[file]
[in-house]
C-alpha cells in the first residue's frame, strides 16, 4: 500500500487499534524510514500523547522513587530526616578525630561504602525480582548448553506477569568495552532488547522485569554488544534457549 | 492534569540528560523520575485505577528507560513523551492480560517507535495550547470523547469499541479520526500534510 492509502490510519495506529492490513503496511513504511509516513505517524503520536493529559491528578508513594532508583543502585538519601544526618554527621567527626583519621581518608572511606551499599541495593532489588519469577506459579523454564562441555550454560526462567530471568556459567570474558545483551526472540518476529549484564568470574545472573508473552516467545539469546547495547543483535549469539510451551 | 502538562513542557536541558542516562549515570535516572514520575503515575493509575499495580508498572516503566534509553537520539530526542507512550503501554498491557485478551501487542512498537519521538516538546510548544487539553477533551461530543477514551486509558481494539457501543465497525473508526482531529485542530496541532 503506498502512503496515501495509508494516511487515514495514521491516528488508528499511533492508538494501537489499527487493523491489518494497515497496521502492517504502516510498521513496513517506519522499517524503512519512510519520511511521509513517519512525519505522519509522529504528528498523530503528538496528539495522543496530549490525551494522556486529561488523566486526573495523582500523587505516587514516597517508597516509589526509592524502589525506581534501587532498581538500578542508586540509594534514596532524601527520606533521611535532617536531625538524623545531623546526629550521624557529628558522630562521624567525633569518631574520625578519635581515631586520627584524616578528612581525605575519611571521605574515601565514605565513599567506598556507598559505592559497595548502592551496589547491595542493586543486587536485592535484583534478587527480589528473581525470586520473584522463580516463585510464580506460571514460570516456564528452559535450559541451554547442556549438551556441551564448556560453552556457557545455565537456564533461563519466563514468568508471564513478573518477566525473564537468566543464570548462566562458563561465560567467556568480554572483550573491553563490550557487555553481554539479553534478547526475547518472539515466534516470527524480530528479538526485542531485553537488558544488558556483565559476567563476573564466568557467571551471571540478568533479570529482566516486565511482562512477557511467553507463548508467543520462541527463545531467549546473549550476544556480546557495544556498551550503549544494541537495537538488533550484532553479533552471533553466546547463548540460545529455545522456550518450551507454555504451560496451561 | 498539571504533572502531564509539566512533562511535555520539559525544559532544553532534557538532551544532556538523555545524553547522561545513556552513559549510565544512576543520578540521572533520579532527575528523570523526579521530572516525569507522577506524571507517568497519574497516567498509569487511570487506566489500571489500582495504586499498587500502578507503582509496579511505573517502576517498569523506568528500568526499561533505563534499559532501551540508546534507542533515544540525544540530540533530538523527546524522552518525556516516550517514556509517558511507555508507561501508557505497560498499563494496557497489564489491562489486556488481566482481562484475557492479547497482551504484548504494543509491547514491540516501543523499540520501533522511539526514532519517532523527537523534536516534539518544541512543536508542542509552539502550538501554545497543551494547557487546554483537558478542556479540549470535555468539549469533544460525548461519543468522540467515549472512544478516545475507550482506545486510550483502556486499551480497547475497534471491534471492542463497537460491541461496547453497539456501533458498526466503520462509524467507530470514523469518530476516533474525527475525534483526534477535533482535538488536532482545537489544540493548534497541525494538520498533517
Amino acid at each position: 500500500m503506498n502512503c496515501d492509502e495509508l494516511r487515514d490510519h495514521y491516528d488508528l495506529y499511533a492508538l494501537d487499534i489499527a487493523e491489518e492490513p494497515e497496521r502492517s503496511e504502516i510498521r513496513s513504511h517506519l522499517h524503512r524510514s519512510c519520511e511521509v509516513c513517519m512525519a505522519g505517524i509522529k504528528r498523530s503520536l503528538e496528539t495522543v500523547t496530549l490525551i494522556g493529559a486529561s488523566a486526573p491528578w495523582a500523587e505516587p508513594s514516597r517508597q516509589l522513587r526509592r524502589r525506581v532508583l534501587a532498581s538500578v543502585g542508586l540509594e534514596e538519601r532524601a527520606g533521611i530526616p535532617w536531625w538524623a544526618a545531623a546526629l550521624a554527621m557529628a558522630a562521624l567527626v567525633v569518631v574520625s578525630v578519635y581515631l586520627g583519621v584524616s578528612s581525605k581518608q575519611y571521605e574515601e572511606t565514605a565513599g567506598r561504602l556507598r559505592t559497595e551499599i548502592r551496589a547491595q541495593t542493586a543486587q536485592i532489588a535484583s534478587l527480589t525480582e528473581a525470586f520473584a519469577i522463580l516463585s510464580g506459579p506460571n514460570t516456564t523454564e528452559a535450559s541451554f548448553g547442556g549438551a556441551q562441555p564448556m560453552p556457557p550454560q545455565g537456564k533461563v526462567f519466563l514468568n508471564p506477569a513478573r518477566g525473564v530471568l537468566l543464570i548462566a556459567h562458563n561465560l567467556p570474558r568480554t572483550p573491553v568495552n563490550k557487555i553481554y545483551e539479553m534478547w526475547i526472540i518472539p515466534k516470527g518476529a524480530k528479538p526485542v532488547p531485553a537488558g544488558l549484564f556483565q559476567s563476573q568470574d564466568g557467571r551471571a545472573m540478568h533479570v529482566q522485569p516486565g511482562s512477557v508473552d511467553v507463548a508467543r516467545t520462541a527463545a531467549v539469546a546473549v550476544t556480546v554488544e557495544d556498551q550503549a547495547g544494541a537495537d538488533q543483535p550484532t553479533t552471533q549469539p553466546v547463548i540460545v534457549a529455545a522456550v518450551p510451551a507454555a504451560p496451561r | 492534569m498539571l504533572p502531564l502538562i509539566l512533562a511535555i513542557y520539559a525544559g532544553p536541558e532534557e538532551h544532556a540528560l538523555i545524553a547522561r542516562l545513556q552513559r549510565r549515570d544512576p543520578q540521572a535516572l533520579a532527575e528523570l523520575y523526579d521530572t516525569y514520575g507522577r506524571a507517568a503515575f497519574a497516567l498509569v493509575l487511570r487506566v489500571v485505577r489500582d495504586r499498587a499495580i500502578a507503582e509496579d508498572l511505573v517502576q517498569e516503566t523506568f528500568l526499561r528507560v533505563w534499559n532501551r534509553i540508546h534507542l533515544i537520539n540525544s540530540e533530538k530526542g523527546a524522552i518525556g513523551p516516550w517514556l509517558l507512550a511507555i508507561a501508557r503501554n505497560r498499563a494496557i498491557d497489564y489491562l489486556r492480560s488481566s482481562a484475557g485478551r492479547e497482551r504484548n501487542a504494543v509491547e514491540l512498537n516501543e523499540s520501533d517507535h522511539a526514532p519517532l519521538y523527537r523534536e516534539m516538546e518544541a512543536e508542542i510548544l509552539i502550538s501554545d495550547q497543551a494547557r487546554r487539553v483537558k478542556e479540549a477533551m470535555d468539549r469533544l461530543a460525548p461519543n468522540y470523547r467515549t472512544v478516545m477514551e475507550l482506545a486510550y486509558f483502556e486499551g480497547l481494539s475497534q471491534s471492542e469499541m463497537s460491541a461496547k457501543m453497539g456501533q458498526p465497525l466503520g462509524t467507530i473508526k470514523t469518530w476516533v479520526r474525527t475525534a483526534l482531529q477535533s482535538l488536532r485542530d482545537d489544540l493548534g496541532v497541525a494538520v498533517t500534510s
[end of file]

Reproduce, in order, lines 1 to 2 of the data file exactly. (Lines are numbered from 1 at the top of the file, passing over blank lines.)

[in-house]
C-alpha cells in the first residue's frame, strides 16, 4: 500500500487499534524510514500523547522513587530526616578525630561504602525480582548448553506477569568495552532488547522485569554488544534457549 | 492534569540528560523520575485505577528507560513523551492480560517507535495550547470523547469499541479520526500534510 492509502490510519495506529492490513503496511513504511509516513505517524503520536493529559491528578508513594532508583543502585538519601544526618554527621567527626583519621581518608572511606551499599541495593532489588519469577506459579523454564562441555550454560526462567530471568556459567570474558545483551526472540518476529549484564568470574545472573508473552516467545539469546547495547543483535549469539510451551 | 502538562513542557536541558542516562549515570535516572514520575503515575493509575499495580508498572516503566534509553537520539530526542507512550503501554498491557485478551501487542512498537519521538516538546510548544487539553477533551461530543477514551486509558481494539457501543465497525473508526482531529485542530496541532 503506498502512503496515501495509508494516511487515514495514521491516528488508528499511533492508538494501537489499527487493523491489518494497515497496521502492517504502516510498521513496513517506519522499517524503512519512510519520511511521509513517519512525519505522519509522529504528528498523530503528538496528539495522543496530549490525551494522556486529561488523566486526573495523582500523587505516587514516597517508597516509589526509592524502589525506581534501587532498581538500578542508586540509594534514596532524601527520606533521611535532617536531625538524623545531623546526629550521624557529628558522630562521624567525633569518631574520625578519635581515631586520627584524616578528612581525605575519611571521605574515601565514605565513599567506598556507598559505592559497595548502592551496589547491595542493586543486587536485592535484583534478587527480589528473581525470586520473584522463580516463585510464580506460571514460570516456564528452559535450559541451554547442556549438551556441551564448556560453552556457557545455565537456564533461563519466563514468568508471564513478573518477566525473564537468566543464570548462566562458563561465560567467556568480554572483550573491553563490550557487555553481554539479553534478547526475547518472539515466534516470527524480530528479538526485542531485553537488558544488558556483565559476567563476573564466568557467571551471571540478568533479570529482566516486565511482562512477557511467553507463548508467543520462541527463545531467549546473549550476544556480546557495544556498551550503549544494541537495537538488533550484532553479533552471533553466546547463548540460545529455545522456550518450551507454555504451560496451561 | 498539571504533572502531564509539566512533562511535555520539559525544559532544553532534557538532551544532556538523555545524553547522561545513556552513559549510565544512576543520578540521572533520579532527575528523570523526579521530572516525569507522577506524571507517568497519574497516567498509569487511570487506566489500571489500582495504586499498587500502578507503582509496579511505573517502576517498569523506568528500568526499561533505563534499559532501551540508546534507542533515544540525544540530540533530538523527546524522552518525556516516550517514556509517558511507555508507561501508557505497560498499563494496557497489564489491562489486556488481566482481562484475557492479547497482551504484548504494543509491547514491540516501543523499540520501533522511539526514532519517532523527537523534536516534539518544541512543536508542542509552539502550538501554545497543551494547557487546554483537558478542556479540549470535555468539549469533544460525548461519543468522540467515549472512544478516545475507550482506545486510550483502556486499551480497547475497534471491534471492542463497537460491541461496547453497539456501533458498526466503520462509524467507530470514523469518530476516533474525527475525534483526534477535533482535538488536532482545537489544540493548534497541525494538520498533517